Legacy DSC 433 MHz IQ2+ 200 Nominal Feet None Surface-Mount Non-encrypted surface-mount sensor for 433 MHz systems.

We also want to share a selection of outdoor door and window sensors with you. These surface-mount contact sensors are specifically designed to withstand the conditions of an outdoor environment, including intense rain, wind, dust, and sunlight. You can see them listed below.

Sensor Name
Product Lineup
Compatibility
Range
Encryption
Installation Notes
Honeywell 5816OD

Honeywell 5800 Series Lyric, GC3e, 345 MHz IQ2+ 200 Nominal Feet None Surface-Mount Outdoor contact sensor from 5800 Series.
DSC PG9312

PowerG All IQ Panel 2 Plus 2,000 Feet Open Air 128-bit AES Surface-Mount PowerG Outdoor Contact Sensor.
2GIG DW30-345

2GIG 345 MHz Lyric, GC3e, 345 MHz IQ2+ 350 Nominal Feet None Surface-Mount Outdoor contact sensor from 2GIG 345 MHz series.

Motion Sensors


Motion sensors use passive infrared (PIR) technology to detect movement within the sensor's coverage area. This is done by looking for the changes in infrared (IR) energy that occur when a person, animal, or object comes within the sensor's field of view. Standard motion sensors are typically PIR only. These are appropriately called PIR motion sensors.

Some motion sensors will also use microwave technology in addition to PIR technology. This involves having the sensor send out microwave signals and seeing how the signals bounce off of objects in the area. Movement will change the pattern of these microwave signals, and the sensor will be able to detect this. These motion sensors that use both microwave and PIR are called Dual-Tech motion sensors. The purpose of using both PIR and microwave together is to prevent false alarms. A Dual-Tech motion sensor will only activate and alert the system if both its PIR sensor and its microwave sensor are triggered. A microwave sensor is not vulnerable to the same environmental issues that may cause a false activation on a PIR. You will not find a motion sensor that uses microwave technology without PIR detection, as microwave alone would result in too many false alarms without having PIR to confirm movement.

One feature that you will often see listed on a motion sensor is pet-immunity. A motion sensor that has been set up for pet immunity can be configured to not "look" in the areas close to the ground where pets and small animals walk. Instead, the motion sensor only looks in the areas higher up, where humans move while walking upright. A pet immune motion sensor is not impervious to small animals, and you must position it carefully so that it works as intended. Pet immune motion sensors normally have a weight limit, where animals under that weight limit should avoid triggering the sensor, assuming that the sensor is installed properly. Please note that most pet friendly motion sensors will require you to set the sensitivity for the sensor to the lowest possible setting.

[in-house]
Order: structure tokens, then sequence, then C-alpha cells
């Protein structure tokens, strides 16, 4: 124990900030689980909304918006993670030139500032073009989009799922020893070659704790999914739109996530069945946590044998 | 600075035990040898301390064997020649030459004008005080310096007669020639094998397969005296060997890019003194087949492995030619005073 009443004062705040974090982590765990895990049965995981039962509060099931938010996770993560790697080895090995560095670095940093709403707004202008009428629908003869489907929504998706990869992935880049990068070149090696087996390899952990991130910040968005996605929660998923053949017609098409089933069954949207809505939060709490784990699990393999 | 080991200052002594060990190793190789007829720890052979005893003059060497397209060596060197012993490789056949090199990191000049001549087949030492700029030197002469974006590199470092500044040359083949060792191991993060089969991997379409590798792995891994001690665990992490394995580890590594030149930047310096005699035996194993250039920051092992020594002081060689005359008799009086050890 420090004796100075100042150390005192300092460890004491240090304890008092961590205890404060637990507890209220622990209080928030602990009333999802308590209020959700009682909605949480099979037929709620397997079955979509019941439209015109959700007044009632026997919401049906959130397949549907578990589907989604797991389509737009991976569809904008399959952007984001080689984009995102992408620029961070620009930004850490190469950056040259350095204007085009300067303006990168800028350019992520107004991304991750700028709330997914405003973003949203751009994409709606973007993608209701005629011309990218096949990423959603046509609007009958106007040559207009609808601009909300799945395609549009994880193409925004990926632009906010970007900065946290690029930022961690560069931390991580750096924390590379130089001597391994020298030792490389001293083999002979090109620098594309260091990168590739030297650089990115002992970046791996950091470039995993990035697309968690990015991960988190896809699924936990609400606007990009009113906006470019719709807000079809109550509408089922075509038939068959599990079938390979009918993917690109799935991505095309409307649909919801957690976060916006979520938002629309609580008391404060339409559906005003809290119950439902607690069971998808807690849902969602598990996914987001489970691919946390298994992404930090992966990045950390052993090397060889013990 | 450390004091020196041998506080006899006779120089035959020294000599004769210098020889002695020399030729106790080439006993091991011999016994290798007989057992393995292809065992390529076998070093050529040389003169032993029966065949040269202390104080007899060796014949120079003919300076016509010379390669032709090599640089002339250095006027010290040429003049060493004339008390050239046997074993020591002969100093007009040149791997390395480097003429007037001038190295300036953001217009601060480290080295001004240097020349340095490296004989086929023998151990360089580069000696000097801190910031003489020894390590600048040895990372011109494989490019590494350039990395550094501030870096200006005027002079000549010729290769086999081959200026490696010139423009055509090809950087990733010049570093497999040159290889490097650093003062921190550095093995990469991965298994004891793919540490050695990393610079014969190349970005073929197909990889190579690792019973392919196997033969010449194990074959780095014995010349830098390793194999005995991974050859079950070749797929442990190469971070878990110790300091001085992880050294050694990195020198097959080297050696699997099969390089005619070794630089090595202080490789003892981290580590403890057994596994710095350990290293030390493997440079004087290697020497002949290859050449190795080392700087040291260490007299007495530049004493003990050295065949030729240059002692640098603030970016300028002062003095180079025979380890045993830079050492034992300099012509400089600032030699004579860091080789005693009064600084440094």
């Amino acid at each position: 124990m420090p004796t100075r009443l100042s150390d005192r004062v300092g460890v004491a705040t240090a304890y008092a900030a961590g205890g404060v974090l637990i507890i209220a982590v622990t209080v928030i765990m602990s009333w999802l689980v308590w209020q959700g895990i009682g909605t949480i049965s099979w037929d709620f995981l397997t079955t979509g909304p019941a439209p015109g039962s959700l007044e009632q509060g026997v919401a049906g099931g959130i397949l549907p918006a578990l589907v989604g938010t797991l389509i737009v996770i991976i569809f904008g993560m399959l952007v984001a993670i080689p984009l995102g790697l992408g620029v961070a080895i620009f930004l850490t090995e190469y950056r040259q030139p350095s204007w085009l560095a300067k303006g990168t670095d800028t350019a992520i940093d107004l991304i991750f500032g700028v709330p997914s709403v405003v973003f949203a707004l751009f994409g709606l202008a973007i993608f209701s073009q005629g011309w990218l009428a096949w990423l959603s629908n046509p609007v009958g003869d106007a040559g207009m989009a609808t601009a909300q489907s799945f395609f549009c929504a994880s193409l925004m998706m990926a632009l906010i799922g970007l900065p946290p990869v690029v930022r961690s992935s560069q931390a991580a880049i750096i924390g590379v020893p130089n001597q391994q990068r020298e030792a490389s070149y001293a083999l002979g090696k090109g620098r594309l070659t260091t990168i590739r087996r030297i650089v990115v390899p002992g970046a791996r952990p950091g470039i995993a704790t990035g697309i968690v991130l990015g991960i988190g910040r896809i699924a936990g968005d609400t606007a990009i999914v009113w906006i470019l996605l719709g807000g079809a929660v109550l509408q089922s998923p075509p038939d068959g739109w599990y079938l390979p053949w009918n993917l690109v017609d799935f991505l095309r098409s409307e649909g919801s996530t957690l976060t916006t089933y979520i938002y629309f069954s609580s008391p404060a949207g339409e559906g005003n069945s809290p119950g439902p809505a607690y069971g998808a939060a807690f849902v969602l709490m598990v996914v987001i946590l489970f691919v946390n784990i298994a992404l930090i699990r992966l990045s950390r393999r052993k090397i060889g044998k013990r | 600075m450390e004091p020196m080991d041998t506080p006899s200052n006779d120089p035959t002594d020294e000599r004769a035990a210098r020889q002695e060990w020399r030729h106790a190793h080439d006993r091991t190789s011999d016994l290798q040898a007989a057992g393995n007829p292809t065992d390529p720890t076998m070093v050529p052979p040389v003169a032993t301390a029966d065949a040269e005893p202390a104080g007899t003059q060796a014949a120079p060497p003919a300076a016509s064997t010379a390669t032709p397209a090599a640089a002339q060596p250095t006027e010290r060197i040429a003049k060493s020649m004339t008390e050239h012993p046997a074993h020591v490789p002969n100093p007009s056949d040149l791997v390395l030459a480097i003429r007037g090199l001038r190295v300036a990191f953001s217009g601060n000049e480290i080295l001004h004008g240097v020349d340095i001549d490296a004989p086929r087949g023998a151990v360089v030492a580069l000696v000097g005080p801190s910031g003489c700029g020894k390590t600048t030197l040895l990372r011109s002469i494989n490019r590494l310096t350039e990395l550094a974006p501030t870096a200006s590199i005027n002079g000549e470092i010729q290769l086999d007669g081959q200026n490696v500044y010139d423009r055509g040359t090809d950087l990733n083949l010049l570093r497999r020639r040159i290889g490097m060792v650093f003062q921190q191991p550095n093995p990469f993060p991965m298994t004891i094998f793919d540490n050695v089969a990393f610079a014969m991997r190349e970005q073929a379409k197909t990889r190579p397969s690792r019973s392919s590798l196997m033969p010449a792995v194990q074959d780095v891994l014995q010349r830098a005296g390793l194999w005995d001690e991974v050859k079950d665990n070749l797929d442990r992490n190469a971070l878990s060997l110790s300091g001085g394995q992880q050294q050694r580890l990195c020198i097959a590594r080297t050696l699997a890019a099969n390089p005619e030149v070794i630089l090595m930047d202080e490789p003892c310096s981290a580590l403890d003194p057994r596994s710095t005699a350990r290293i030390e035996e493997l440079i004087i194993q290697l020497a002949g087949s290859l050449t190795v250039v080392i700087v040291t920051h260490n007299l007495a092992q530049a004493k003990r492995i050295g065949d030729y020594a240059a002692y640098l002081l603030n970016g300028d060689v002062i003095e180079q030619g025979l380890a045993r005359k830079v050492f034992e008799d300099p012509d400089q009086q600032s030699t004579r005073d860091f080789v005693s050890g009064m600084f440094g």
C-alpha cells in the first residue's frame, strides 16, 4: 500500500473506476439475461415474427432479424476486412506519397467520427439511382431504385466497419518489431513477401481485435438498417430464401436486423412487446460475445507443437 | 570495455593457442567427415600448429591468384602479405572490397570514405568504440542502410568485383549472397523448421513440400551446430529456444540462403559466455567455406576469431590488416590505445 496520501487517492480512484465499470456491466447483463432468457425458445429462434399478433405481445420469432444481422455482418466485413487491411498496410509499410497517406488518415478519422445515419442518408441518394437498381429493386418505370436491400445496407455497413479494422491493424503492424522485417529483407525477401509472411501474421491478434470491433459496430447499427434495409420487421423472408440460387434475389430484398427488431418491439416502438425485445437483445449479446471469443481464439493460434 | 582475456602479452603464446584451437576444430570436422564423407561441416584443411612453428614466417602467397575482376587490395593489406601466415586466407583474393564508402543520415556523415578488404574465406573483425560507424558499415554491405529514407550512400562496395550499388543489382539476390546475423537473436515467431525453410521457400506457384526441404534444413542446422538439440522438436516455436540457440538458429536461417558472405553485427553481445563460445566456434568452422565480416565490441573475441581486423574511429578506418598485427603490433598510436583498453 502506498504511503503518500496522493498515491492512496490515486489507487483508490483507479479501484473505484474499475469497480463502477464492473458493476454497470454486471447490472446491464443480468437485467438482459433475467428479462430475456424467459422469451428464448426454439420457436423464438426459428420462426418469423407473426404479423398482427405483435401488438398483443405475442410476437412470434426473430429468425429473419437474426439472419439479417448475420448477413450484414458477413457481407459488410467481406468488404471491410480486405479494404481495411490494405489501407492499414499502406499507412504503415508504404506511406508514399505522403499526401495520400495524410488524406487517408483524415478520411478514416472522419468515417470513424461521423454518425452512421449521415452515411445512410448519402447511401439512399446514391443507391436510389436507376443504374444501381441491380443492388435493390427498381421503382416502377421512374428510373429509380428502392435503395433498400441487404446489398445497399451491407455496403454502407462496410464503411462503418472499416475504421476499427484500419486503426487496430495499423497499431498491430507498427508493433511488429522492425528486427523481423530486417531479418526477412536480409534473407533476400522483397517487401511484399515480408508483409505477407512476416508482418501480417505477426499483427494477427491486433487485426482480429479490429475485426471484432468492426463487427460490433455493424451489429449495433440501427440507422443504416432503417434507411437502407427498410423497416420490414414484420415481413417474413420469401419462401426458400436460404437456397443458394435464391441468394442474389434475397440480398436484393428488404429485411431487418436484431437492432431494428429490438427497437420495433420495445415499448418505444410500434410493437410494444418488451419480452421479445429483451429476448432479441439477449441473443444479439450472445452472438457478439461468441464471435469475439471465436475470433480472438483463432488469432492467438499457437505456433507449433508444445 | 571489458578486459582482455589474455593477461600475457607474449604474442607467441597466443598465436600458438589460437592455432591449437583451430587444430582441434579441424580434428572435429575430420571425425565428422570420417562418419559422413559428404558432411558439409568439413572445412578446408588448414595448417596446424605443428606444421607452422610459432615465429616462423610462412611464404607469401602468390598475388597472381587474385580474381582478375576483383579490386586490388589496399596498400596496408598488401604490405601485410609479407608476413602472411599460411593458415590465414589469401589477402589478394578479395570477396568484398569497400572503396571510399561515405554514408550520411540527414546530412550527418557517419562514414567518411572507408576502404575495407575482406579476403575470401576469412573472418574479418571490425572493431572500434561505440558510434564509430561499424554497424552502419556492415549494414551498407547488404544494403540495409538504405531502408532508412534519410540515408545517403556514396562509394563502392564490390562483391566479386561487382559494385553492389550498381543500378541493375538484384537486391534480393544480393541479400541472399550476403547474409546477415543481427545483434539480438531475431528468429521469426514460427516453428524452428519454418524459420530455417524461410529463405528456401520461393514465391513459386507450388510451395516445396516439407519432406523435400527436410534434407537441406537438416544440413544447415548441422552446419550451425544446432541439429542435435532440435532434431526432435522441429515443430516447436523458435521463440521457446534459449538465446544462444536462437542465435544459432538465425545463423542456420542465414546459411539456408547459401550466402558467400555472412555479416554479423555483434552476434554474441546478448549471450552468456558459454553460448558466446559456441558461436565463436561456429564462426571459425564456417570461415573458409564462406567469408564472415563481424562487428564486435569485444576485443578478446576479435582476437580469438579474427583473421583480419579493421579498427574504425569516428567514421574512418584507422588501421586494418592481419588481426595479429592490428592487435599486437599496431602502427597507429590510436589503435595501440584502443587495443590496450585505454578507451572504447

When it comes to motion sensors, mounting them carefully is very important. A motion sensor may cause false alarms on the system if it is not installed properly. These sensors should not be facing any vents, air ducts, ceiling fans, or curtains that may cause the sensor to activate without any movement. If you are using the motion sensor for pet immunity, then it should also not be facing any furniture or stairwells that your pet could use to get within the sensor's field of view. You will likely want to perform a Walk Test of your motion sensor to make sure that it responds properly when movement is present, and does not respond due to other external factors when there is no movement. You should also have any pets participate in the Walk Test to ensure that pet immunity is working properly.

We recommend reading the following FAQs to learn more about motion sensors:

Below are some of the most popular motion sensors for our recommended systems:

Sensor Name Product Lineup
Compatibility Range
Encryption Coverage Area
Detection Type
Pet Immunity Notes
Honeywell SiXPIR

Honeywell SiX Series Lyric 300 Nominal Feet 128-bit AES 40 by 56 Feet
PIR Up to 80 lbs Encrypted PIR Motion for Lyric.
DSC PG9914

PowerG All IQ Panel 2 Plus 2,000 Feet Open Air 128-bit AES Up to 39 Feet PIR Up to 85 lbs PowerG Encrypted PIR Motion.
DSC PG9984P